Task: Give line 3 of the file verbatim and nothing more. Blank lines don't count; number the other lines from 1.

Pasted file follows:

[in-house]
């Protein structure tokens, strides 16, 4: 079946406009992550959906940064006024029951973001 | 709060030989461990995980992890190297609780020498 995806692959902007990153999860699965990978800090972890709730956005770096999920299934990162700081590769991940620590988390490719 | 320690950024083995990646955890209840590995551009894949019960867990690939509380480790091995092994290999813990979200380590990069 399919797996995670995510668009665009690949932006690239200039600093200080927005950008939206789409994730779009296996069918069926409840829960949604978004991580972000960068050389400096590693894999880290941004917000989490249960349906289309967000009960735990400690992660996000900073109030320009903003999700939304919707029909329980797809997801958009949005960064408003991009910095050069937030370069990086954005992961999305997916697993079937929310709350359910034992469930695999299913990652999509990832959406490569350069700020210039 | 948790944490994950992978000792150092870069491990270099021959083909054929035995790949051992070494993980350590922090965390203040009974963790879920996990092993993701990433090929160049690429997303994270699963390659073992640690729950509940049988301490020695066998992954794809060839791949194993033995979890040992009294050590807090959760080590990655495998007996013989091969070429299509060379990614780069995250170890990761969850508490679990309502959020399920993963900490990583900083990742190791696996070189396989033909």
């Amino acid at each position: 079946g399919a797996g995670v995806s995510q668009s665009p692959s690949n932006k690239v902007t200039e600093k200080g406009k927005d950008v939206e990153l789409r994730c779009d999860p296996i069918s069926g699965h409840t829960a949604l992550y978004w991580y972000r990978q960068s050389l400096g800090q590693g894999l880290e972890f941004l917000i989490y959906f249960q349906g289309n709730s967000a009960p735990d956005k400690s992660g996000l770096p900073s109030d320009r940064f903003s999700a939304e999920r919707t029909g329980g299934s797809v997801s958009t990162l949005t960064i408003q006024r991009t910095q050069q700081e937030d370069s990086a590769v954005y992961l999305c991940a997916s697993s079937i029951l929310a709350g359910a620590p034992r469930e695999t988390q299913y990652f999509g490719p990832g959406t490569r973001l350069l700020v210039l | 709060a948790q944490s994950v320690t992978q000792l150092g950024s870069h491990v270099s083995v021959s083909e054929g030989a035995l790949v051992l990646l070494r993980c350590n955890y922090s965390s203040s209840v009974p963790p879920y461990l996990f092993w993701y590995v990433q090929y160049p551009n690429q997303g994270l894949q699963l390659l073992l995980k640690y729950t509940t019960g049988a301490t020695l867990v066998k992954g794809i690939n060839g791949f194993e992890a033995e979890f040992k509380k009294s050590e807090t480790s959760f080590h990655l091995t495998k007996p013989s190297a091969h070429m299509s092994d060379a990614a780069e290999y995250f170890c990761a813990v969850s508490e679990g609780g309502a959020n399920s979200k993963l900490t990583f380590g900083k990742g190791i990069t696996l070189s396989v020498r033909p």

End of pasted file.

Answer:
């Amino acid at each position: 079946g399919a797996g995670v995806s995510q668009s665009p692959s690949n932006k690239v902007t200039e600093k200080g406009k927005d950008v939206e990153l789409r994730c779009d999860p296996i069918s069926g699965h409840t829960a949604l992550y978004w991580y972000r990978q960068s050389l400096g800090q590693g894999l880290e972890f941004l917000i989490y959906f249960q349906g289309n709730s967000a009960p735990d956005k400690s992660g996000l770096p900073s109030d320009r940064f903003s999700a939304e999920r919707t029909g329980g299934s797809v997801s958009t990162l949005t960064i408003q006024r991009t910095q050069q700081e937030d370069s990086a590769v954005y992961l999305c991940a997916s697993s079937i029951l929310a709350g359910a620590p034992r469930e695999t988390q299913y990652f999509g490719p990832g959406t490569r973001l350069l700020v210039l | 709060a948790q944490s994950v320690t992978q000792l150092g950024s870069h491990v270099s083995v021959s083909e054929g030989a035995l790949v051992l990646l070494r993980c350590n955890y922090s965390s203040s209840v009974p963790p879920y461990l996990f092993w993701y590995v990433q090929y160049p551009n690429q997303g994270l894949q699963l390659l073992l995980k640690y729950t509940t019960g049988a301490t020695l867990v066998k992954g794809i690939n060839g791949f194993e992890a033995e979890f040992k509380k009294s050590e807090t480790s959760f080590h990655l091995t495998k007996p013989s190297a091969h070429m299509s092994d060379a990614a780069e290999y995250f170890c990761a813990v969850s508490e679990g609780g309502a959020n399920s979200k993963l900490t990583f380590g900083k990742g190791i990069t696996l070189s396989v020498r033909p």